Classic Alarm Circuit Employs Class-C Aamplifier for More Power

Picture of Assembled Alarm Circuit

Figure 1. Assembled Circuit: Alarm Circuit with Added Class-C Amplifier

Basic alarm with small transistors presented in our previous alarm circuit article is usually enough for toys, but we might need more power if we wanna use it for automotive or industrial application. If you usually see class-c amplifier application in radio frequency circuit, then we will show you how it can be applied in audio circuit as well. From the Wikipedia, class-c amplifier is described as:

Class-C amplifiers conduct less than 50% of the input signal and the distortion at the output is high, but high efficiencies (up to 90%) are possible. The usual application for class-C amplifiers is in RF transmitters operating at a single fixed carrier frequency, where the distortion is controlled by a tuned load on the amplifier.

The Schematic Diagram of The Circuit and How It Works

This amplifier of this class can be implemented as very simple circuit, and even simpler in our specific audio application: to amplify audio frequency square wave signal. See the schematic diagram of the circuit in Figure 2. The circuit needs only three components: one transistor, one resistor, and one decoupling capacitor. When the signal at the base getting higher than 0.6V, the transistor TR3 begin to conduct, pull the diaphragm of the loudspeaker. On the other cycle, if the voltage at the base going under 0V (going to negative), the transistor will simply cut-off, releasing the loudspeaker diaphragm to its normal depletion. We can say that this amplifier is class-c because there will be inactive region between zero and 0.6V, a small part of the positive cycle, when the amplifier don’t produce any response.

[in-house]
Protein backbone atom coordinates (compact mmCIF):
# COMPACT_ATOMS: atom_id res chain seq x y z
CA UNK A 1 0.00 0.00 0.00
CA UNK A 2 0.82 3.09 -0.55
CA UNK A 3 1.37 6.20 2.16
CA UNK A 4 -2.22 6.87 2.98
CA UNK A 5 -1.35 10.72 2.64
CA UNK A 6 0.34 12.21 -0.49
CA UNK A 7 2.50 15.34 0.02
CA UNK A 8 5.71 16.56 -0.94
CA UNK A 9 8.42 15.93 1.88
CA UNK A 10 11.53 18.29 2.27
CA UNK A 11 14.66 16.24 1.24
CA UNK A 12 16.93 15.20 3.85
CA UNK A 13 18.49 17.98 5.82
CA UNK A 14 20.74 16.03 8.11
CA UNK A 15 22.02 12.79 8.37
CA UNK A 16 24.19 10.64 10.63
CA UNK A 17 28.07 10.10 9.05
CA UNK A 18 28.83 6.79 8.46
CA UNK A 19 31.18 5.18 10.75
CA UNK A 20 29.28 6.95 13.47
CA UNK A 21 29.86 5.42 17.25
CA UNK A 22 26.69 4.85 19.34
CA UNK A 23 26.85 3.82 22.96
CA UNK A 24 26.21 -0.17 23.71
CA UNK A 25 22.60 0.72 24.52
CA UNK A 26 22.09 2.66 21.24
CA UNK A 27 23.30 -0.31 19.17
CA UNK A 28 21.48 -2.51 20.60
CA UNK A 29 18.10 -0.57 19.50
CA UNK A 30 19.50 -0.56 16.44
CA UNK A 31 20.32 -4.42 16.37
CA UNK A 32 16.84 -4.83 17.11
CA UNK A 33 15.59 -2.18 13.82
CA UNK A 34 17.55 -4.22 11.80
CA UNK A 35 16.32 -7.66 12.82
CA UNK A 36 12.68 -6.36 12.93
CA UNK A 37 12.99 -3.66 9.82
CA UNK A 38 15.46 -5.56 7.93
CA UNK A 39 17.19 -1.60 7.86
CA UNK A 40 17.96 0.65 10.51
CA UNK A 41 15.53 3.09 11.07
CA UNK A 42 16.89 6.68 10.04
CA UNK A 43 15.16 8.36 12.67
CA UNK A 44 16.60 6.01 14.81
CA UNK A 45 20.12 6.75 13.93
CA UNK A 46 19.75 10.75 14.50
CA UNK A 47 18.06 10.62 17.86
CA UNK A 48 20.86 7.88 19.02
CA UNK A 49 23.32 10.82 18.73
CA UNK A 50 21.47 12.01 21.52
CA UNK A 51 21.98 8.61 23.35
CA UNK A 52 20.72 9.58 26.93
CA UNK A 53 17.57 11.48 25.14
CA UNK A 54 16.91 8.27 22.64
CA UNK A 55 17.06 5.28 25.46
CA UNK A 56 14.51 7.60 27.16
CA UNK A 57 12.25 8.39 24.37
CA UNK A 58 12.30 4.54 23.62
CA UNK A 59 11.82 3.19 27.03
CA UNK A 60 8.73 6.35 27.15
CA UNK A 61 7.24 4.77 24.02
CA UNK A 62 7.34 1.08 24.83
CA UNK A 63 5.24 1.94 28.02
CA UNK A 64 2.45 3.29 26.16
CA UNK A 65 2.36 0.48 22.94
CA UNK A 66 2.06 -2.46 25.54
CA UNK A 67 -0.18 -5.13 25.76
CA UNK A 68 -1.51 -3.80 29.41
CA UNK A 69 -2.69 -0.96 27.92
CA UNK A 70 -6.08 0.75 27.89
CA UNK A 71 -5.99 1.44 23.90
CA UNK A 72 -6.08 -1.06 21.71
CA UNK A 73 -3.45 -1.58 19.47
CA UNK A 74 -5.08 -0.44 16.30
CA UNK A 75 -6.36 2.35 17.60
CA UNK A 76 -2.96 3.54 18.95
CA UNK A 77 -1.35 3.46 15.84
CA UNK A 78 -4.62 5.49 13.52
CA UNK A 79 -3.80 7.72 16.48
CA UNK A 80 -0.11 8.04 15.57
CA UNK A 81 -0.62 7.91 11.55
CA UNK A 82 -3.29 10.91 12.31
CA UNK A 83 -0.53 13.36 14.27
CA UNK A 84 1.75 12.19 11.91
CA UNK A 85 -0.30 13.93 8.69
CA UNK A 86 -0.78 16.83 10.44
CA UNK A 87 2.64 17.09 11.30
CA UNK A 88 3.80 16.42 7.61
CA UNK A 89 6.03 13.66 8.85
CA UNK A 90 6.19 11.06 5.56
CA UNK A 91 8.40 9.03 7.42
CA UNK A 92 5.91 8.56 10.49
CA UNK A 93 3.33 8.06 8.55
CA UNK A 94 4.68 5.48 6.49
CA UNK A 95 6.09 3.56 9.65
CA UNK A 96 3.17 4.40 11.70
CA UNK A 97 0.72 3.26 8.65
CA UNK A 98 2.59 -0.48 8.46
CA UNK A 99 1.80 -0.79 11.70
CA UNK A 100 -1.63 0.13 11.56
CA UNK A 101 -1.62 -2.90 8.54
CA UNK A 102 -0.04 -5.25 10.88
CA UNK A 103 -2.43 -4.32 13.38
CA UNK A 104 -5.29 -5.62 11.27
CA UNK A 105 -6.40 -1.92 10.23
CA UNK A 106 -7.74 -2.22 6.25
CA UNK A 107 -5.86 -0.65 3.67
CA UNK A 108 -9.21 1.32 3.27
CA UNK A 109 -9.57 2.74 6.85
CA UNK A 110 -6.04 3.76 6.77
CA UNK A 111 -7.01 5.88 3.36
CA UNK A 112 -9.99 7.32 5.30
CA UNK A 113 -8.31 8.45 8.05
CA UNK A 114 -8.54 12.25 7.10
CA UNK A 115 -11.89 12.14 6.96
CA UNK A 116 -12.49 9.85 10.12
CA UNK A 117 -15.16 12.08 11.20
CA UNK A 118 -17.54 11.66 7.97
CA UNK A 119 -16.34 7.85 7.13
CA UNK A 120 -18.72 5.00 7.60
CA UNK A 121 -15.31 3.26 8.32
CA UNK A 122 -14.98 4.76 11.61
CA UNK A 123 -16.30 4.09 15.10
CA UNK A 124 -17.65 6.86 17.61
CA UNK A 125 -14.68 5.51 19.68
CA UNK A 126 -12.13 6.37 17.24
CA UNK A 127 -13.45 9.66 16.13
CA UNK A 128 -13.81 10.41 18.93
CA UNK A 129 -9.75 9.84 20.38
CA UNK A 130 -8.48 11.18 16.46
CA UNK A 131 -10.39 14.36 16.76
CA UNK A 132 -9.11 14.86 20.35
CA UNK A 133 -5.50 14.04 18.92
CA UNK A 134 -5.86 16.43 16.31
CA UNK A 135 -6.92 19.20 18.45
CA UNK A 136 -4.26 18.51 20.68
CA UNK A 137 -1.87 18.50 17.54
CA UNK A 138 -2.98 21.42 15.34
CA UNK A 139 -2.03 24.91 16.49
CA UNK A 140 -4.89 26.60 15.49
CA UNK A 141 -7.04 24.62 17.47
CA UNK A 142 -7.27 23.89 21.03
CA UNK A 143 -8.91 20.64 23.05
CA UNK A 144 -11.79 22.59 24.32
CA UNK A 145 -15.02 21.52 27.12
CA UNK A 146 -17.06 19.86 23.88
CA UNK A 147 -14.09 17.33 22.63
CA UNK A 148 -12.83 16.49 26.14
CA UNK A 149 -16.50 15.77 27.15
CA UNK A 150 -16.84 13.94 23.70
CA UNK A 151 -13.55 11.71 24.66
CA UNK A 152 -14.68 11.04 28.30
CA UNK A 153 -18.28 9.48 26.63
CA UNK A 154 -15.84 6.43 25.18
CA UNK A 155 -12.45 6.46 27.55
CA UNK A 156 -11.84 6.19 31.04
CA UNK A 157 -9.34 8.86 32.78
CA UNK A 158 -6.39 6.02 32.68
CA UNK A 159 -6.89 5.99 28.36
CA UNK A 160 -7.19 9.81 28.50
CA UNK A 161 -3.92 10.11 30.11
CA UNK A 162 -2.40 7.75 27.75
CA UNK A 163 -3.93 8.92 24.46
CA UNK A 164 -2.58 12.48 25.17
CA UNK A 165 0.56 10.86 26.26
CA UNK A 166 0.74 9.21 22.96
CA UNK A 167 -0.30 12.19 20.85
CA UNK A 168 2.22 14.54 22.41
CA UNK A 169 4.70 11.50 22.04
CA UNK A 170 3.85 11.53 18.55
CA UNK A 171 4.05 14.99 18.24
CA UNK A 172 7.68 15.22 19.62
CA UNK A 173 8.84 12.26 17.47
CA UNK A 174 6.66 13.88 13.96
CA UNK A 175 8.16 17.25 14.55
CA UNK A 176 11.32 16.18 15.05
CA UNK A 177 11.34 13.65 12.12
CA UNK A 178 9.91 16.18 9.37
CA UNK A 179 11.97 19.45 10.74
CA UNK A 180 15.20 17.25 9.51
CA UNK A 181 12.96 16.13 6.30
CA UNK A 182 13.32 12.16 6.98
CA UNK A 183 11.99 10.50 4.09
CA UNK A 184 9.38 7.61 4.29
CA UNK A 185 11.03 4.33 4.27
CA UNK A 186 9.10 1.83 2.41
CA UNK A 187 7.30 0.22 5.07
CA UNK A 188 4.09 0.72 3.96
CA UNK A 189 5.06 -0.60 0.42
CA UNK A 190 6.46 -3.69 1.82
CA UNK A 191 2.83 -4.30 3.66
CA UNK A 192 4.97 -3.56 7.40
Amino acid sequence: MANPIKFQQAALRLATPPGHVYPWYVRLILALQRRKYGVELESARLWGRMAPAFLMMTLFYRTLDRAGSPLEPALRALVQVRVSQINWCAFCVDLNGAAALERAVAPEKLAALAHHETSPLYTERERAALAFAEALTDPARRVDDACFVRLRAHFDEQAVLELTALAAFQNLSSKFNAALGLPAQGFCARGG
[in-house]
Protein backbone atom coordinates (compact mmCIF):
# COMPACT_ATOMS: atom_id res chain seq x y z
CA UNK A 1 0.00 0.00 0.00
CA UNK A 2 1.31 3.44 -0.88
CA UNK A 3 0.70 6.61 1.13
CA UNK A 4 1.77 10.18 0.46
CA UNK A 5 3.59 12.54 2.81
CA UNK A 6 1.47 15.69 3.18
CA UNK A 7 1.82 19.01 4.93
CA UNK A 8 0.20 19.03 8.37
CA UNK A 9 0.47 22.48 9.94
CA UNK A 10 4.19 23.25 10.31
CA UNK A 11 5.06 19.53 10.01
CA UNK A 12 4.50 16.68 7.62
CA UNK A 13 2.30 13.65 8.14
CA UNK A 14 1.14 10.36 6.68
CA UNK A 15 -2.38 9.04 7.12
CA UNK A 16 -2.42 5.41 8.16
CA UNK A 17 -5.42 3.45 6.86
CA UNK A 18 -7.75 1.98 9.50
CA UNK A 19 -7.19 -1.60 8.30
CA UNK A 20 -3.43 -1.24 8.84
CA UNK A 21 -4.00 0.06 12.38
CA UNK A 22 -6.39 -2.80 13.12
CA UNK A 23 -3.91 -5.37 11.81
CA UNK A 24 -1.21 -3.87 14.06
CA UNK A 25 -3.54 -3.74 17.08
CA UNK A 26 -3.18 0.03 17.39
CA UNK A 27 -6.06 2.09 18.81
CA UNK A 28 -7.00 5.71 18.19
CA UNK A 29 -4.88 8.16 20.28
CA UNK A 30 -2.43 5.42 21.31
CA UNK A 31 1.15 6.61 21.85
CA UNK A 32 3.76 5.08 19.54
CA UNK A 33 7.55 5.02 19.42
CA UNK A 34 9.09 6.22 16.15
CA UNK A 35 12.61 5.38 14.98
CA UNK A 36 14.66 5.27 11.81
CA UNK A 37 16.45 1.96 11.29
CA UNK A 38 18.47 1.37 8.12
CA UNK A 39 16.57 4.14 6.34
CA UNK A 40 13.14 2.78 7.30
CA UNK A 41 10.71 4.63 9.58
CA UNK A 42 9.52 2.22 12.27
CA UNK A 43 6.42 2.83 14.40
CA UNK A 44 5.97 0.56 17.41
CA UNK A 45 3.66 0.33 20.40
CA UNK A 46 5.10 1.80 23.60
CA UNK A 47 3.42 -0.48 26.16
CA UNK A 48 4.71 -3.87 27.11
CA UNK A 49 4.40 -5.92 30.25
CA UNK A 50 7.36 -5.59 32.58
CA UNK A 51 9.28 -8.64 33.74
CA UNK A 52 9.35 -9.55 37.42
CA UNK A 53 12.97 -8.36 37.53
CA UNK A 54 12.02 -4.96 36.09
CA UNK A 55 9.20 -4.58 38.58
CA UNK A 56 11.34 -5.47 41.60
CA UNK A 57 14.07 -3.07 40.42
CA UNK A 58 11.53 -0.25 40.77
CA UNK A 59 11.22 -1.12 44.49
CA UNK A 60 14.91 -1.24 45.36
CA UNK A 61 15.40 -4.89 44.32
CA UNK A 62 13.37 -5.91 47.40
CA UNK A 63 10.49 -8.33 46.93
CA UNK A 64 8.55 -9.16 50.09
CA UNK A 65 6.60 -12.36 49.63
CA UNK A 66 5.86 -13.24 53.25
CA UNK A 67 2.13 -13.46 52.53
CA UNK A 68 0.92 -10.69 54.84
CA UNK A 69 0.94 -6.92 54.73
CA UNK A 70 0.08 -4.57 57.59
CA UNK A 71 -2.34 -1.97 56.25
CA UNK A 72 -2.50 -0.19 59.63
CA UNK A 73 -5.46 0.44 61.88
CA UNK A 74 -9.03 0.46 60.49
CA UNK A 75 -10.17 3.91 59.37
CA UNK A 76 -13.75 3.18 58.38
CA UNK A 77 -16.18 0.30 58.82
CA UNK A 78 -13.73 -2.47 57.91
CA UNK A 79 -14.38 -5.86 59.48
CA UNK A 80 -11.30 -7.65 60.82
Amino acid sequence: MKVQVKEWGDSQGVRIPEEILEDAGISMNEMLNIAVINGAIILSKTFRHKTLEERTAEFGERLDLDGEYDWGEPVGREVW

Circuit Schematic Diagram

Figure 2. Classic Alarm CIrcuit with Added Class-C Amplifier

The Alarm Circuit in Action on Youtube Channel

You can see how the circuit works and produce the sound when it assembled and get powered in our Youtube video channel. There you can see the signal in the oscilloscope has small negative spike, which come from loudspeaker’s back electromotive force when the current is abruptly stopped by the transistor. Check it out!

Leave a Reply

Your email address will not be published. Required fields are marked *

+ 8 = nine